I recently came back from a press trip with Rachael Ray Nutrish for Pets. This year, we traveled to Pittsburgh, Pennsylvania to tour the city and to help by donating some time at the Western PA Humane Society.
My afternoon spent there really opened my eyes to helping out in times of need — and I discovered 5 things that I am not doing now that I plan on doing from here on out that will help my local animal shelter.
We arrived that day and I honestly had no idea what I was going to run into once we walked through the doors. You see the pictures on television of the malnourished and unhappy dogs and cats that are brought in every day. But what I saw just literally blessed my heart beyond measure.
None of the dogs or cats looked sad at all. They were up smiling and wagging tales. The kittens and cats were purring or playing with toys — and they all seemed at peace.
We went into a room where they gave us the history of the Western PA Humane Society and told us all about the kind of animals that get taken in. You will be amazed to know that not only do they take in cats and dogs, but they also take in bunnies and exotic animals like snakes, alligators, lizards — and others.
We began walking through the facility for our tour and it was during this tour that I discovered 5 ways that I can help my local animal shelter. I really paid attention to everything they were talking about and it honestly blessed my heart beyond measure to learn these things.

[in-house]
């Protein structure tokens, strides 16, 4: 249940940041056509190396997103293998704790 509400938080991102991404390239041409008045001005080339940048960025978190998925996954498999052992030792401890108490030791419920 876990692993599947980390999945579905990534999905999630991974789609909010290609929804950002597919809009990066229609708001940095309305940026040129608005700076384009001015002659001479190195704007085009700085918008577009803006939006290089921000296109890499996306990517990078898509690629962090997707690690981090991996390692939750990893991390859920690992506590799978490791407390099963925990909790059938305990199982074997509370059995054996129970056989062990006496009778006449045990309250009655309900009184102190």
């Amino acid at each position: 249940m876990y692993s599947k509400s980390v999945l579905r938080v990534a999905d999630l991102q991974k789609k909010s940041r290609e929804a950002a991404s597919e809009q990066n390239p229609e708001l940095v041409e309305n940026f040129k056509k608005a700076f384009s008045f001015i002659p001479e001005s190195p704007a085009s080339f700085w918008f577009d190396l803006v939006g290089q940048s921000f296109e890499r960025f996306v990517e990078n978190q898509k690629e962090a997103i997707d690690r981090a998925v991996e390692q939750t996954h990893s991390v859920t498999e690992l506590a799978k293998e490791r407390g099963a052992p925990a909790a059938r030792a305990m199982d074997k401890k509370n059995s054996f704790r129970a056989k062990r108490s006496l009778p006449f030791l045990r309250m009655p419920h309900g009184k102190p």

5 Ways I Plan on Helping Out My Local Animal Shelter
1. Volunteer My Time
Volunteering at a local animal shelter can be done in a variety of different ways. One of the best ways is by being a petting volunteer. What that means, is that each day you come in and spend time rubbing and talking to the animals. I actually chatted for a bit with one of the volunteers there and she said she had been doing this for about a year.
I asked her how it made her feel and she said it was the best therapy she could ever give herself. She told me, “You can walk in here having a bad day and within minutes of petting the cats and dogs, all the crap from that day that might have happened to you will instantly wash away. Being a volunteer that comes in here and spends time loving on the fur babies is everything to me.”
Can you also imagine how much it would mean to a cat or a dog who comes in scared?
Other ways to volunteer your time might be cleaning the facility, walking the animals, or even transporting them to certain areas in the city. The options are endless. Call your local shelter or rescue group to find out how you can best help out.
While in Pittsburgh, my friends from Nutrish and I spent a morning taking some of the dogs, from the Western PA Humane Society, out for a walk.
I was paired up with Tigger who was FULL of energy and ready for a morning stroll. He was honestly the cutest and most loveable guy I had ever seen.
If you want to go and spend some time volunteering and you have kids, be sure and check first because your local shelter may not allow younger kids to volunteer because of insurance purposes. So, be sure to call ahead to check on age requirements first.